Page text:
What are the more challenging aspects of your job?:
The challenging aspects in many ways are the most beneficial. Presenting our work to others means I need a really clear understanding of what we do and as I’m still relatively new to the organisation this usually means asking a lot of questions and accepting that frontline work is much more complex than you think it might be. Hearing the stories of what our front line staff do on a day-to-day is inspiring, as is building an understanding of how each element of our work feeds into another.
The deadline aspect of it also means I sometimes smash four coffees, a pot of houmous and a pack of hobnobs in a fit of ineffective hysteria. This is neither nutritionally advisable nor sustainable.
Tell us one of your best moments from working at The Winch:
I volunteered to referee a football game for our Richard Graham Memorial Tournament. In the final which was an admittedly tense affair (onlookers had surrounded the cage and it began to feel like a gladiators colosseum), I turned to an assistant to check the time left (I foolishly was unequipped to do this myself). At that moment I heard a cry as I have never heard before and turned to see players rushing towards me, with maddened eyes, contorted expressions and I had the general sense that I might be in grave danger. One team felt that they deserved a penalty and I had turned away at the crucial moment, they were understandably annoyed. As terrifying as it was, in that moment I felt empathy for every referee in the world ever and I was deeply humbled.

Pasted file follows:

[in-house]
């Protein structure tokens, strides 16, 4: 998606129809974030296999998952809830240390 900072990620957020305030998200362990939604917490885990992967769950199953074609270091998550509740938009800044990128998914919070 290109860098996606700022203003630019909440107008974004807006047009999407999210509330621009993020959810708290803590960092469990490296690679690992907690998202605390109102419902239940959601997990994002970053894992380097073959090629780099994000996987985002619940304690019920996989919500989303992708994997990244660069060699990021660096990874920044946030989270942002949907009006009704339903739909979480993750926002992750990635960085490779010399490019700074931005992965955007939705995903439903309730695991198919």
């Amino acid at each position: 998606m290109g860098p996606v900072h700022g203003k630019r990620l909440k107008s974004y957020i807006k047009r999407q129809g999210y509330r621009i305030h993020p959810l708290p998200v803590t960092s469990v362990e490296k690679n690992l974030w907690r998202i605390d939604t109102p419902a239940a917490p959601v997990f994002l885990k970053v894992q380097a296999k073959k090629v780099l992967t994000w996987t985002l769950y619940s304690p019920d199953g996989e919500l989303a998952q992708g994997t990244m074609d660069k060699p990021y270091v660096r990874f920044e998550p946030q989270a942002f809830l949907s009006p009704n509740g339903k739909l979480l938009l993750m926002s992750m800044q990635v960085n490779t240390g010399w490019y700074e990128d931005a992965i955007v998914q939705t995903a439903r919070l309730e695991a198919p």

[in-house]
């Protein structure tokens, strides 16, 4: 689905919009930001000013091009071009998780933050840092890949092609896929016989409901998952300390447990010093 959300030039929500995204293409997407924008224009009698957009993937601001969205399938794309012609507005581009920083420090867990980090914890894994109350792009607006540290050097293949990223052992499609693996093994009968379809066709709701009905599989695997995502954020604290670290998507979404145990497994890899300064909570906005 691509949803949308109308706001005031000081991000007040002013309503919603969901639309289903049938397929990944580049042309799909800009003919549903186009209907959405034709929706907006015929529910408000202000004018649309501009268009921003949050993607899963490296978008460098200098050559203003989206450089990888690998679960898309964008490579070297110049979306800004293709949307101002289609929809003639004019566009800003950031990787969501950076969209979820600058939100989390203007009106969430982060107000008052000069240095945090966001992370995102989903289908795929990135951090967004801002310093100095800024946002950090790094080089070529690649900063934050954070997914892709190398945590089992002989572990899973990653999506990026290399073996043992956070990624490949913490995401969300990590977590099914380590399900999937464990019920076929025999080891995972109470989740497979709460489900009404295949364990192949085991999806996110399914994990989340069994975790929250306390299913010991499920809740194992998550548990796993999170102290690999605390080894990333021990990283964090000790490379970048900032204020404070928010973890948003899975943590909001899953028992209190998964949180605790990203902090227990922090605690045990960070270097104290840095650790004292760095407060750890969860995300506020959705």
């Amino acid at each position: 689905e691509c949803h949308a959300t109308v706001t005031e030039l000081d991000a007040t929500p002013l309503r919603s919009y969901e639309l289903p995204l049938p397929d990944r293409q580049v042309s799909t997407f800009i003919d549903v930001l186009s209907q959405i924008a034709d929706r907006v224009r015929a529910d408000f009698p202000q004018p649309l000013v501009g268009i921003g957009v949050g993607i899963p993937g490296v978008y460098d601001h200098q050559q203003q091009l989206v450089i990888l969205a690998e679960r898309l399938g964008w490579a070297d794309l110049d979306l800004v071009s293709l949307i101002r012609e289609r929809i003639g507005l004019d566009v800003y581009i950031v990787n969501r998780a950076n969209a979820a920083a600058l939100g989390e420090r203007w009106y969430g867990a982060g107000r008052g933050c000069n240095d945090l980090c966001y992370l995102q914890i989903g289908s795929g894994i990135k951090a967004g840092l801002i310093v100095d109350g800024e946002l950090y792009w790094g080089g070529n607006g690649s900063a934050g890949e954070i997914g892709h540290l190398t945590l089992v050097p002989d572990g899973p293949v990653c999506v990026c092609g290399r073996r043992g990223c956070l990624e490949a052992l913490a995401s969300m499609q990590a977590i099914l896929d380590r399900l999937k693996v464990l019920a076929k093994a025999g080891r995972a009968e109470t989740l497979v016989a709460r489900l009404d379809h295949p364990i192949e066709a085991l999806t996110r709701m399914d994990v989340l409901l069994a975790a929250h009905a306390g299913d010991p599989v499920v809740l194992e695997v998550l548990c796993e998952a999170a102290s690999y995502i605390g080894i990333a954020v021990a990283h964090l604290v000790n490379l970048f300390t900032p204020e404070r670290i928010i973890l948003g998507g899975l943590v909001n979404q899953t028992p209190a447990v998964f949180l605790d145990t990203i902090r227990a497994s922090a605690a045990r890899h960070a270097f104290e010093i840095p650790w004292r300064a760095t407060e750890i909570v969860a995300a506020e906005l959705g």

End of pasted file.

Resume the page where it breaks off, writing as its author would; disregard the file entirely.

Fun Facts about Dan-
Favourite food: Lime Pickle or anything with an obnoxiously strong flavour.
Favourite place visited: Procida
Favourite film: ‘Muppet's Christmas Carol’ is up there but probably ‘Withnail and I’
Favourite actor: Brendan Gleeson is brilliant
Pet peeve: All the micro-aggressions of the London Underground.
Favourite TV show: The Simpsons every time.
Favourite book: Changes all the time but this year I read and loved ‘Birds Without Wings’ by Louis de Bernieres.
Favourite 90's jam: For some reason ‘Missing You’ by P Diddy and Faith Evans really reminds me of the 90's!
Favourite superhero: The Dalai Lama.
Would you rather fight 100 duck sized horses or one horse sized duck? I consider myself diplomatic, I would try and first negotiate a cessation to all combat if my hand is forced I fancy my chances against the duck.
What kind of dinosaur would you like to be? Brachiosaurus
What is your go-to shower/karaoke song? Anything which shows off my magnificent range.
If you were to become famous, what would it be for? Negotiating a ceasefire with 100 duck sized horses.